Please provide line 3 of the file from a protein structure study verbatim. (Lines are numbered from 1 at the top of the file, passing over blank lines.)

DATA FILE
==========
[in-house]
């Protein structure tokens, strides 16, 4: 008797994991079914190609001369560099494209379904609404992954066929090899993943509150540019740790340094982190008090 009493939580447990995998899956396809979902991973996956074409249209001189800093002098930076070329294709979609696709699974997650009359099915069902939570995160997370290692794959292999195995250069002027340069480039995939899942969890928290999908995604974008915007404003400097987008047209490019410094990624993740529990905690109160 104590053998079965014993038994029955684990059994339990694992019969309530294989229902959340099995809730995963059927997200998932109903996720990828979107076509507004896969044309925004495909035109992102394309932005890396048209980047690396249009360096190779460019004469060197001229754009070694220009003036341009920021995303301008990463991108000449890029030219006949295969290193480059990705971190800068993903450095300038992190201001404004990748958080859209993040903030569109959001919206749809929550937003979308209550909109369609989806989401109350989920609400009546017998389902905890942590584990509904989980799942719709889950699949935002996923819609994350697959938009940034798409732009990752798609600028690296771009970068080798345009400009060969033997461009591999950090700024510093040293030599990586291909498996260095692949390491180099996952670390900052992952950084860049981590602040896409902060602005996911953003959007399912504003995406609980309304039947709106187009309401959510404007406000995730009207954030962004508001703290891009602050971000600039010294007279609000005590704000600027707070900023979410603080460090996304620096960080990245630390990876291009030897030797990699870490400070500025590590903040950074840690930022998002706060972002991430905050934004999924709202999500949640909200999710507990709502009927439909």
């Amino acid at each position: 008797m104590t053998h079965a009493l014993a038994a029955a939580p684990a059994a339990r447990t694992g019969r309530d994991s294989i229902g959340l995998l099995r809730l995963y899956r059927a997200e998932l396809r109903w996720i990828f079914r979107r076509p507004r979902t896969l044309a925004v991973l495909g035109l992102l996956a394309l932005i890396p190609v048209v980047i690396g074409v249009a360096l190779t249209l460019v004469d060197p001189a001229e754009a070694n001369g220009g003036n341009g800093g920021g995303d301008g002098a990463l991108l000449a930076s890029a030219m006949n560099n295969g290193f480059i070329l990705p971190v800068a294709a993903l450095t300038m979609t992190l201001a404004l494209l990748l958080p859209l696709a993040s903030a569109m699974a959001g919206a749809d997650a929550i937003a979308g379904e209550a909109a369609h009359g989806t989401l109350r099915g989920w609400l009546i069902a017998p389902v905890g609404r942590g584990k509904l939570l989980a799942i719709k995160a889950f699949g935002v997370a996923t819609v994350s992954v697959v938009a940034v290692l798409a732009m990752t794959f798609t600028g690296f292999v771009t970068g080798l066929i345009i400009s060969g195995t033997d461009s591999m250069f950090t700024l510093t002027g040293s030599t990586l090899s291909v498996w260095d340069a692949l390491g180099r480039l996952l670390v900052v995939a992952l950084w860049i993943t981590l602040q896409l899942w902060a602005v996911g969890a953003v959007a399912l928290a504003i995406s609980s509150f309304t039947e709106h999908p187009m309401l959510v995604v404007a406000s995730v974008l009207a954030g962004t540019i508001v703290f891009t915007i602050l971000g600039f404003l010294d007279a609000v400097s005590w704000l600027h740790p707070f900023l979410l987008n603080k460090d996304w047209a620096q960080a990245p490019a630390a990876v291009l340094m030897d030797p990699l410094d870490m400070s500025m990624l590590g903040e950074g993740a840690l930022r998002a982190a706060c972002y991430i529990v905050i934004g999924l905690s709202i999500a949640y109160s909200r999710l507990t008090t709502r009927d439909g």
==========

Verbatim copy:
């Amino acid at each position: 008797m104590t053998h079965a009493l014993a038994a029955a939580p684990a059994a339990r447990t694992g019969r309530d994991s294989i229902g959340l995998l099995r809730l995963y899956r059927a997200e998932l396809r109903w996720i990828f079914r979107r076509p507004r979902t896969l044309a925004v991973l495909g035109l992102l996956a394309l932005i890396p190609v048209v980047i690396g074409v249009a360096l190779t249209l460019v004469d060197p001189a001229e754009a070694n001369g220009g003036n341009g800093g920021g995303d301008g002098a990463l991108l000449a930076s890029a030219m006949n560099n295969g290193f480059i070329l990705p971190v800068a294709a993903l450095t300038m979609t992190l201001a404004l494209l990748l958080p859209l696709a993040s903030a569109m699974a959001g919206a749809d997650a929550i937003a979308g379904e209550a909109a369609h009359g989806t989401l109350r099915g989920w609400l009546i069902a017998p389902v905890g609404r942590g584990k509904l939570l989980a799942i719709k995160a889950f699949g935002v997370a996923t819609v994350s992954v697959v938009a940034v290692l798409a732009m990752t794959f798609t600028g690296f292999v771009t970068g080798l066929i345009i400009s060969g195995t033997d461009s591999m250069f950090t700024l510093t002027g040293s030599t990586l090899s291909v498996w260095d340069a692949l390491g180099r480039l996952l670390v900052v995939a992952l950084w860049i993943t981590l602040q896409l899942w902060a602005v996911g969890a953003v959007a399912l928290a504003i995406s609980s509150f309304t039947e709106h999908p187009m309401l959510v995604v404007a406000s995730v974008l009207a954030g962004t540019i508001v703290f891009t915007i602050l971000g600039f404003l010294d007279a609000v400097s005590w704000l600027h740790p707070f900023l979410l987008n603080k460090d996304w047209a620096q960080a990245p490019a630390a990876v291009l340094m030897d030797p990699l410094d870490m400070s500025m990624l590590g903040e950074g993740a840690l930022r998002a982190a706060c972002y991430i529990v905050i934004g999924l905690s709202i999500a949640y109160s909200r999710l507990t008090t709502r009927d439909g």